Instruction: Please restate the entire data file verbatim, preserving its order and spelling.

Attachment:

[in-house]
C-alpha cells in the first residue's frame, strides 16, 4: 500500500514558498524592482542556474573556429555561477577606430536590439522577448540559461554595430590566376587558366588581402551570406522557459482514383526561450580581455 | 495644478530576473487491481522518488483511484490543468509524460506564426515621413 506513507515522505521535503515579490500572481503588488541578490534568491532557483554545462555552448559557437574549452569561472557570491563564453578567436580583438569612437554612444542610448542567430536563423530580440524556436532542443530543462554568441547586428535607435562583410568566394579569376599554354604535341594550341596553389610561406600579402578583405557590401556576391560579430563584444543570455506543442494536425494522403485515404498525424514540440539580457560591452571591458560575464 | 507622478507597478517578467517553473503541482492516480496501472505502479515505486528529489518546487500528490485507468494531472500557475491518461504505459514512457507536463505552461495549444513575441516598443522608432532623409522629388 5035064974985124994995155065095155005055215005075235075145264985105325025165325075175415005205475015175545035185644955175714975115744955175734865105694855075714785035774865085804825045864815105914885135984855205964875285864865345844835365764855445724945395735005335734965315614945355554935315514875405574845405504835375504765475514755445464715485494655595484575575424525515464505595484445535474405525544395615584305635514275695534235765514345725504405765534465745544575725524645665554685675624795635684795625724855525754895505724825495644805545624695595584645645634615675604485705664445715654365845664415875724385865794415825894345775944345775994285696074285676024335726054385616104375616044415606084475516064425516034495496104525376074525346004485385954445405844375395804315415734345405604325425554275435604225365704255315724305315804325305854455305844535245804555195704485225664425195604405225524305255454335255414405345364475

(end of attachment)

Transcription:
[in-house]
C-alpha cells in the first residue's frame, strides 16, 4: 500500500514558498524592482542556474573556429555561477577606430536590439522577448540559461554595430590566376587558366588581402551570406522557459482514383526561450580581455 | 495644478530576473487491481522518488483511484490543468509524460506564426515621413 506513507515522505521535503515579490500572481503588488541578490534568491532557483554545462555552448559557437574549452569561472557570491563564453578567436580583438569612437554612444542610448542567430536563423530580440524556436532542443530543462554568441547586428535607435562583410568566394579569376599554354604535341594550341596553389610561406600579402578583405557590401556576391560579430563584444543570455506543442494536425494522403485515404498525424514540440539580457560591452571591458560575464 | 507622478507597478517578467517553473503541482492516480496501472505502479515505486528529489518546487500528490485507468494531472500557475491518461504505459514512457507536463505552461495549444513575441516598443522608432532623409522629388 5035064974985124994995155065095155005055215005075235075145264985105325025165325075175415005205475015175545035185644955175714975115744955175734865105694855075714785035774865085804825045864815105914885135984855205964875285864865345844835365764855445724945395735005335734965315614945355554935315514875405574845405504835375504765475514755445464715485494655595484575575424525515464505595484445535474405525544395615584305635514275695534235765514345725504405765534465745544575725524645665554685675624795635684795625724855525754895505724825495644805545624695595584645645634615675604485705664445715654365845664415875724385865794415825894345775944345775994285696074285676024335726054385616104375616044415606084475516064425516034495496104525376074525346004485385954445405844375395804315415734345405604325425554275435604225365704255315724305315804325305854455305844535245804555195704485225664425195604405225524305255454335255414405345364475